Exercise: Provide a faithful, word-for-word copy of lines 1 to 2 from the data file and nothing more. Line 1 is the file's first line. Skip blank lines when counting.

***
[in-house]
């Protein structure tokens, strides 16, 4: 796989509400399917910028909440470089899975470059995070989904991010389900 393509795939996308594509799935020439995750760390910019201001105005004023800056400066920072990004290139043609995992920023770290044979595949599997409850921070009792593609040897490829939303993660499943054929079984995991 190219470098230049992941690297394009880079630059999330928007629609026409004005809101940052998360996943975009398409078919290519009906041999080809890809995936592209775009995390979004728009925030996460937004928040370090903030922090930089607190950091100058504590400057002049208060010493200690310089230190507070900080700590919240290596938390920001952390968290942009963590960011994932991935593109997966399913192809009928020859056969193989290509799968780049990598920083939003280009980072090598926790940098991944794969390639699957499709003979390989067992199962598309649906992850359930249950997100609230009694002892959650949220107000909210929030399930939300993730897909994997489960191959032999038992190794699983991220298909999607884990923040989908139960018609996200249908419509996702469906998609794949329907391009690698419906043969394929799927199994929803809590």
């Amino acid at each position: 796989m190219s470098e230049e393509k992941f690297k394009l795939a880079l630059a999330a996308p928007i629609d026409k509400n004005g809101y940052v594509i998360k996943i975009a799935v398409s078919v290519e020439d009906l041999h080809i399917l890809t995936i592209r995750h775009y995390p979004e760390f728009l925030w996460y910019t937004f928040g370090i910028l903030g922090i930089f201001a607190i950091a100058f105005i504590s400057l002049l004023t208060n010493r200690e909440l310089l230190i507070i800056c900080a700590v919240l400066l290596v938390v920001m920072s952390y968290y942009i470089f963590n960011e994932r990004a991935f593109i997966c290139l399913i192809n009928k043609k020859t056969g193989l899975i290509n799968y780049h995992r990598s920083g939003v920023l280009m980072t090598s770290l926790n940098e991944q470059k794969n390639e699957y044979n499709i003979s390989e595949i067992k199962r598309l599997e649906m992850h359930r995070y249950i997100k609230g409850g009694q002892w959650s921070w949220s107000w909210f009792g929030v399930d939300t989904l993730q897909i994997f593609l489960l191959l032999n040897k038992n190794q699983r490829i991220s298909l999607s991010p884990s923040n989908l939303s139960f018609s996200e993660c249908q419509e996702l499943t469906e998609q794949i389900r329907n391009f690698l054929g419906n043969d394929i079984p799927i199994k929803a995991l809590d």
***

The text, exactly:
[in-house]
């Protein structure tokens, strides 16, 4: 796989509400399917910028909440470089899975470059995070989904991010389900 393509795939996308594509799935020439995750760390910019201001105005004023800056400066920072990004290139043609995992920023770290044979595949599997409850921070009792593609040897490829939303993660499943054929079984995991 190219470098230049992941690297394009880079630059999330928007629609026409004005809101940052998360996943975009398409078919290519009906041999080809890809995936592209775009995390979004728009925030996460937004928040370090903030922090930089607190950091100058504590400057002049208060010493200690310089230190507070900080700590919240290596938390920001952390968290942009963590960011994932991935593109997966399913192809009928020859056969193989290509799968780049990598920083939003280009980072090598926790940098991944794969390639699957499709003979390989067992199962598309649906992850359930249950997100609230009694002892959650949220107000909210929030399930939300993730897909994997489960191959032999038992190794699983991220298909999607884990923040989908139960018609996200249908419509996702469906998609794949329907391009690698419906043969394929799927199994929803809590």